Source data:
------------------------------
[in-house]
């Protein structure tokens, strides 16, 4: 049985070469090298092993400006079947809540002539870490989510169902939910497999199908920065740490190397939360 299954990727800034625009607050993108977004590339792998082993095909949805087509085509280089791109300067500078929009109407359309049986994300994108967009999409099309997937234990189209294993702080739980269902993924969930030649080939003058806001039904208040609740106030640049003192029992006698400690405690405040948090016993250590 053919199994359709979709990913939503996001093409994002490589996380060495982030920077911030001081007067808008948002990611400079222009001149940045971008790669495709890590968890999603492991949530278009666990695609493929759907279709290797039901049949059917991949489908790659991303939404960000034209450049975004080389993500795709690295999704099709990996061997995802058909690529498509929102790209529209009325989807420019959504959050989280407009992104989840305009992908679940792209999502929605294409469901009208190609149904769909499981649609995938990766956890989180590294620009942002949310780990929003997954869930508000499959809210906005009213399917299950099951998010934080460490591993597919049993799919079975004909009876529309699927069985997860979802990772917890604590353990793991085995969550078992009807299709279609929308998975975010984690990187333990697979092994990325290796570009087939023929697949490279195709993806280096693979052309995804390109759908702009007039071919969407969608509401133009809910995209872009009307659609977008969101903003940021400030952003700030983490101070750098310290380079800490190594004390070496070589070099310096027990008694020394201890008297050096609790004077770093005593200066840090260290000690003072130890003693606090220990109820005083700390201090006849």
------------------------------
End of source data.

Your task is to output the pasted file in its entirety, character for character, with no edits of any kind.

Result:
[in-house]
């Protein structure tokens, strides 16, 4: 049985070469090298092993400006079947809540002539870490989510169902939910497999199908920065740490190397939360 299954990727800034625009607050993108977004590339792998082993095909949805087509085509280089791109300067500078929009109407359309049986994300994108967009999409099309997937234990189209294993702080739980269902993924969930030649080939003058806001039904208040609740106030640049003192029992006698400690405690405040948090016993250590 053919199994359709979709990913939503996001093409994002490589996380060495982030920077911030001081007067808008948002990611400079222009001149940045971008790669495709890590968890999603492991949530278009666990695609493929759907279709290797039901049949059917991949489908790659991303939404960000034209450049975004080389993500795709690295999704099709990996061997995802058909690529498509929102790209529209009325989807420019959504959050989280407009992104989840305009992908679940792209999502929605294409469901009208190609149904769909499981649609995938990766956890989180590294620009942002949310780990929003997954869930508000499959809210906005009213399917299950099951998010934080460490591993597919049993799919079975004909009876529309699927069985997860979802990772917890604590353990793991085995969550078992009807299709279609929308998975975010984690990187333990697979092994990325290796570009087939023929697949490279195709993806280096693979052309995804390109759908702009007039071919969407969608509401133009809910995209872009009307659609977008969101903003940021400030952003700030983490101070750098310290380079800490190594004390070496070589070099310096027990008694020394201890008297050096609790004077770093005593200066840090260290000690003072130890003693606090220990109820005083700390201090006849």